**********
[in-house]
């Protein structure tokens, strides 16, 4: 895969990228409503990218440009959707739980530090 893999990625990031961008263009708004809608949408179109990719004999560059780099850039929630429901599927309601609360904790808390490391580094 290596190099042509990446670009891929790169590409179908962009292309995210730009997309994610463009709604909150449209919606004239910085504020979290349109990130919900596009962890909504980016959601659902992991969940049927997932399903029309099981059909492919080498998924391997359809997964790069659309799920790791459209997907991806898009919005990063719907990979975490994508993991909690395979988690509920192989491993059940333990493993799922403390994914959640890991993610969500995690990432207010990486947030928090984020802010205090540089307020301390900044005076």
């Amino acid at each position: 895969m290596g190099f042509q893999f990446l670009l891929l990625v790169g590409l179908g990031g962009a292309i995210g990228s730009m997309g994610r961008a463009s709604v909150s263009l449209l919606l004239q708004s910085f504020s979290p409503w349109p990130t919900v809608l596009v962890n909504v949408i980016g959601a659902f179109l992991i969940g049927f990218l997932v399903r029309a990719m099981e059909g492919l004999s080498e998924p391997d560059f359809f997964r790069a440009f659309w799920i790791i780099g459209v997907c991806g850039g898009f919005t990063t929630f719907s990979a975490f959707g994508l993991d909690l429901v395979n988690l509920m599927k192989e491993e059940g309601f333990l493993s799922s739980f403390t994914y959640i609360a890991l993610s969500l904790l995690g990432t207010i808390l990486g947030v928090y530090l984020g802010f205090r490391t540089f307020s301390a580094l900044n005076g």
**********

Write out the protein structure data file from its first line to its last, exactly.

[in-house]
């Protein structure tokens, strides 16, 4: 895969990228409503990218440009959707739980530090 893999990625990031961008263009708004809608949408179109990719004999560059780099850039929630429901599927309601609360904790808390490391580094 290596190099042509990446670009891929790169590409179908962009292309995210730009997309994610463009709604909150449209919606004239910085504020979290349109990130919900596009962890909504980016959601659902992991969940049927997932399903029309099981059909492919080498998924391997359809997964790069659309799920790791459209997907991806898009919005990063719907990979975490994508993991909690395979988690509920192989491993059940333990493993799922403390994914959640890991993610969500995690990432207010990486947030928090984020802010205090540089307020301390900044005076």
């Amino acid at each position: 895969m290596g190099f042509q893999f990446l670009l891929l990625v790169g590409l179908g990031g962009a292309i995210g990228s730009m997309g994610r961008a463009s709604v909150s263009l449209l919606l004239q708004s910085f504020s979290p409503w349109p990130t919900v809608l596009v962890n909504v949408i980016g959601a659902f179109l992991i969940g049927f990218l997932v399903r029309a990719m099981e059909g492919l004999s080498e998924p391997d560059f359809f997964r790069a440009f659309w799920i790791i780099g459209v997907c991806g850039g898009f919005t990063t929630f719907s990979a975490f959707g994508l993991d909690l429901v395979n988690l509920m599927k192989e491993e059940g309601f333990l493993s799922s739980f403390t994914y959640i609360a890991l993610s969500l904790l995690g990432t207010i808390l990486g947030v928090y530090l984020g802010f205090r490391t540089f307020s301390a580094l900044n005076g």